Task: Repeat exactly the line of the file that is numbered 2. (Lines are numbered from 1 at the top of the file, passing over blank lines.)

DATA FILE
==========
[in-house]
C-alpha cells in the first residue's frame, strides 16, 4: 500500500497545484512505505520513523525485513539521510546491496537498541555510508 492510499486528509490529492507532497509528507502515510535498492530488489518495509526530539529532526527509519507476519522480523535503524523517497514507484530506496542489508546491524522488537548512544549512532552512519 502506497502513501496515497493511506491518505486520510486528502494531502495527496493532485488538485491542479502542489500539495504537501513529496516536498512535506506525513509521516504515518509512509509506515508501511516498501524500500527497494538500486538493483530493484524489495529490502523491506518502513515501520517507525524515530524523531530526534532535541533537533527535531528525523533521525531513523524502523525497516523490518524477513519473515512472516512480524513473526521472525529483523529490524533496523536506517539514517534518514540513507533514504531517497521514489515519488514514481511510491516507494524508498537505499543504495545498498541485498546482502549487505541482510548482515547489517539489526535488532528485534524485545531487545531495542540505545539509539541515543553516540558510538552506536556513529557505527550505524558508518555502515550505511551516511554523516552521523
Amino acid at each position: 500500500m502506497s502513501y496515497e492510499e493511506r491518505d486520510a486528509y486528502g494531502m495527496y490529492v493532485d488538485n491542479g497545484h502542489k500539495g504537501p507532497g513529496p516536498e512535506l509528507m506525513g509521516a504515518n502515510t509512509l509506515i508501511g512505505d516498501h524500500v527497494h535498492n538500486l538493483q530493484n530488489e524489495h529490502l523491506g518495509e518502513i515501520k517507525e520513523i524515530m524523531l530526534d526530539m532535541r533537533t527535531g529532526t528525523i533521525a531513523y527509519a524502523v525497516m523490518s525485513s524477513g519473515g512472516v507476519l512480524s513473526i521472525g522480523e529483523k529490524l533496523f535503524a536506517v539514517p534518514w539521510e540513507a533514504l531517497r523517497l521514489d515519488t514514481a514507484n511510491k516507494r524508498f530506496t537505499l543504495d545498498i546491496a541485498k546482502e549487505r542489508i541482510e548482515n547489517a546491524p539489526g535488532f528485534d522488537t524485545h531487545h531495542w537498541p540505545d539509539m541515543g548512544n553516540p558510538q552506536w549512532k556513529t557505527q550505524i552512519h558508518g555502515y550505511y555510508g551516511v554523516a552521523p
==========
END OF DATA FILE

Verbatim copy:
C-alpha cells in the first residue's frame, strides 16, 4: 500500500497545484512505505520513523525485513539521510546491496537498541555510508 492510499486528509490529492507532497509528507502515510535498492530488489518495509526530539529532526527509519507476519522480523535503524523517497514507484530506496542489508546491524522488537548512544549512532552512519 502506497502513501496515497493511506491518505486520510486528502494531502495527496493532485488538485491542479502542489500539495504537501513529496516536498512535506506525513509521516504515518509512509509506515508501511516498501524500500527497494538500486538493483530493484524489495529490502523491506518502513515501520517507525524515530524523531530526534532535541533537533527535531528525523533521525531513523524502523525497516523490518524477513519473515512472516512480524513473526521472525529483523529490524533496523536506517539514517534518514540513507533514504531517497521514489515519488514514481511510491516507494524508498537505499543504495545498498541485498546482502549487505541482510548482515547489517539489526535488532528485534524485545531487545531495542540505545539509539541515543553516540558510538552506536556513529557505527550505524558508518555502515550505511551516511554523516552521523